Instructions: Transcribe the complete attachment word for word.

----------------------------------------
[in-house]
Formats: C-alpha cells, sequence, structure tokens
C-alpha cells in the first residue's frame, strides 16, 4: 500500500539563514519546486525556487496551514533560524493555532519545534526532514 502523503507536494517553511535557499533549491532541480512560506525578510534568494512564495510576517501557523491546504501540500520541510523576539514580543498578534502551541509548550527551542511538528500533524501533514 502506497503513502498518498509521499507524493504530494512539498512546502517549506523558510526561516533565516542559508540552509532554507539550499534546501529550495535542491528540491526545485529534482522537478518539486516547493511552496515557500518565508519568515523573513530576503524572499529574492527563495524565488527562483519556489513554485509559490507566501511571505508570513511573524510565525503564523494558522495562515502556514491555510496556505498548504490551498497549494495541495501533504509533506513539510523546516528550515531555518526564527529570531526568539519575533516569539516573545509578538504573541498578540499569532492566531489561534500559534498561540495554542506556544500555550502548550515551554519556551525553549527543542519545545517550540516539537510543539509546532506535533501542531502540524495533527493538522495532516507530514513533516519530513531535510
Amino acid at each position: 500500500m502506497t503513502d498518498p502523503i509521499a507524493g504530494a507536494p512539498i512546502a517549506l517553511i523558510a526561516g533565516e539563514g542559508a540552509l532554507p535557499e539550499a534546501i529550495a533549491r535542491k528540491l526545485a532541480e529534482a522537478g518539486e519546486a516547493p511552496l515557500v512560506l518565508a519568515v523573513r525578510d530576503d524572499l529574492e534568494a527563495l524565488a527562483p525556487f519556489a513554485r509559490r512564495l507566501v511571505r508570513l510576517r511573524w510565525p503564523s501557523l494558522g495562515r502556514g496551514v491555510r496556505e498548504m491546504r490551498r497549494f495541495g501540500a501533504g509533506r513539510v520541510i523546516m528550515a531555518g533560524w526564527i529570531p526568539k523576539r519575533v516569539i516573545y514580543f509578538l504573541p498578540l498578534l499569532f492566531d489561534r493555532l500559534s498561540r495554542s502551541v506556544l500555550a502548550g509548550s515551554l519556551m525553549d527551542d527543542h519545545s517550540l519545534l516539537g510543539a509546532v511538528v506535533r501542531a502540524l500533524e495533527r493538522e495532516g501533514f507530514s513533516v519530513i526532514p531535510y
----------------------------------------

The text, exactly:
[in-house]
Formats: C-alpha cells, sequence, structure tokens
C-alpha cells in the first residue's frame, strides 16, 4: 500500500539563514519546486525556487496551514533560524493555532519545534526532514 502523503507536494517553511535557499533549491532541480512560506525578510534568494512564495510576517501557523491546504501540500520541510523576539514580543498578534502551541509548550527551542511538528500533524501533514 502506497503513502498518498509521499507524493504530494512539498512546502517549506523558510526561516533565516542559508540552509532554507539550499534546501529550495535542491528540491526545485529534482522537478518539486516547493511552496515557500518565508519568515523573513530576503524572499529574492527563495524565488527562483519556489513554485509559490507566501511571505508570513511573524510565525503564523494558522495562515502556514491555510496556505498548504490551498497549494495541495501533504509533506513539510523546516528550515531555518526564527529570531526568539519575533516569539516573545509578538504573541498578540499569532492566531489561534500559534498561540495554542506556544500555550502548550515551554519556551525553549527543542519545545517550540516539537510543539509546532506535533501542531502540524495533527493538522495532516507530514513533516519530513531535510
Amino acid at each position: 500500500m502506497t503513502d498518498p502523503i509521499a507524493g504530494a507536494p512539498i512546502a517549506l517553511i523558510a526561516g533565516e539563514g542559508a540552509l532554507p535557499e539550499a534546501i529550495a533549491r535542491k528540491l526545485a532541480e529534482a522537478g518539486e519546486a516547493p511552496l515557500v512560506l518565508a519568515v523573513r525578510d530576503d524572499l529574492e534568494a527563495l524565488a527562483p525556487f519556489a513554485r509559490r512564495l507566501v511571505r508570513l510576517r511573524w510565525p503564523s501557523l494558522g495562515r502556514g496551514v491555510r496556505e498548504m491546504r490551498r497549494f495541495g501540500a501533504g509533506r513539510v520541510i523546516m528550515a531555518g533560524w526564527i529570531p526568539k523576539r519575533v516569539i516573545y514580543f509578538l504573541p498578540l498578534l499569532f492566531d489561534r493555532l500559534s498561540r495554542s502551541v506556544l500555550a502548550g509548550s515551554l519556551m525553549d527551542d527543542h519545545s517550540l519545534l516539537g510543539a509546532v511538528v506535533r501542531a502540524l500533524e495533527r493538522e495532516g501533514f507530514s513533516v519530513i526532514p531535510y